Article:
Buzz

Whip It Good.
19 Dec 2011
Inside the Classics

This evening, the orchestra wraps up what has felt like about a year’s worth of Christmas concerts, and thanks to this week’s split schedule, I actually played my last Sleigh Ride earlier this afternoon, and will be relaxing with a book and a beverage while some of my colleagues play the last actual show of the month tonight.

Speaking of Sleigh Ride, that omnipresent Leroy Anderson classic seems to show up on nearly every holiday program we play, regardless of who put the program together or what the ostensible theme of the concert is. Other songs of the season might have their haters, but it seems like pretty much everyone loves Sleigh Ride. And why not? It has a catchy tune, jingle bells, a big brass windup, whinnying horses, and the crack of a whip!

Or, actually, generally not the crack of a whip. The whip cracks that dot the landscape of Sleigh Ride are pretty much always played by a percussionist holding a slap stick, two flat pieces of wood hinged together at one end that create a gunshot/whip crack sound when slapped together. This is partly because a slap stick is way easier to time accurately than a whip, and also because musicians who sit in front of percussion sections stubbornly refuse to allow occasional whip injuries to be added to the list of acceptable workplace risks.

That having been said, our principal percussionist, Brian Mount, loves a challenge, and he’s also probably bored to tears with Sleigh Ride at this stage of his career, so this month, he’s been wandering around Orchestra Hall with a 5-foot bullwhip, and beginning with our Time for Three concert a couple of weeks back, he’s been doing his dead level best to deploy it in performance. I’ll be honest: it wasn’t a high-percentage shot the first couple of times he did it. But the crowds went nuts for the sight of a completely deadpan, bespectacled musician sending a 5-foot whip shrieking across the stage, and in many cases, a flubbed crack that drew laughter would lead directly to a mighty ovation when he hit the next one perfectly.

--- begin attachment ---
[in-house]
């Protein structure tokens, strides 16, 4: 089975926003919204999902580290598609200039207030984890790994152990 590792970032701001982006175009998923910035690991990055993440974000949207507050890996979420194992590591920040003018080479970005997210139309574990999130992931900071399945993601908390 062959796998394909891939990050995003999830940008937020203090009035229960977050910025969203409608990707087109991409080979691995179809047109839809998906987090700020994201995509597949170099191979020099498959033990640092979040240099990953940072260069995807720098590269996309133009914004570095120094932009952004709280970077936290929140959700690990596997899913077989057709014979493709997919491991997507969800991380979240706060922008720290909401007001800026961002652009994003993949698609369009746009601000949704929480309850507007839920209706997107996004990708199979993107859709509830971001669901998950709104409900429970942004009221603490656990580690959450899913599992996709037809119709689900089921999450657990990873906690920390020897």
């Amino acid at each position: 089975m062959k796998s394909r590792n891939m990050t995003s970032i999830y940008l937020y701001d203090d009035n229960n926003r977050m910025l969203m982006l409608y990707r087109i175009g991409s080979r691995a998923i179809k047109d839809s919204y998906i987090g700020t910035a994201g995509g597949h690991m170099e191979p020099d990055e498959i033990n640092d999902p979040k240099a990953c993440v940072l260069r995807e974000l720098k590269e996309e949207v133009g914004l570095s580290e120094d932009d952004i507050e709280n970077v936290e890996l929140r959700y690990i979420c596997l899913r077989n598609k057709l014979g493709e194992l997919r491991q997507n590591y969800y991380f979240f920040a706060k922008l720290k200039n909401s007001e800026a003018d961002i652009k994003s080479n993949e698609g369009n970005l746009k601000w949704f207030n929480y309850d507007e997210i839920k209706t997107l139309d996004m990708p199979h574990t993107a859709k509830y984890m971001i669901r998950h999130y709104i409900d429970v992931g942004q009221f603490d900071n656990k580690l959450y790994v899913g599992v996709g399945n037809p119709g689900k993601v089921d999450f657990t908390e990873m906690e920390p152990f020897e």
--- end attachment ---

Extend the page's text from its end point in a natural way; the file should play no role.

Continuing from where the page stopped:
Brian is also a natural-born ham, and like most orchestra musicians, he tends to view the last concert before a vacation week as an excuse to take a few risks in the service of amusing his colleagues. So this afternoon, as we wrapped up our final Scandinavian Christmas concert with yet another Sleigh Ride, Brian emerged from the back of the percussion section carrying his whip, walked straight up to the podium while we played the introduction, removed his jacket and tie, stretched a few times, and then treated the audience to a full view of his skills…

Okay, he did flub one later on. But by this time, the audience was in his back pocket. He sat down on the edge of the podium as if sulking, drawing more laughter, then finished off the piece with a flourish.

Well played, Mount. (And my thanks to harpist Ann Benjamin for shooting the footage while hiding behind her instrument!) Maybe next year we can combine this with the Santa Lucia procession and snap a few candles off heads…

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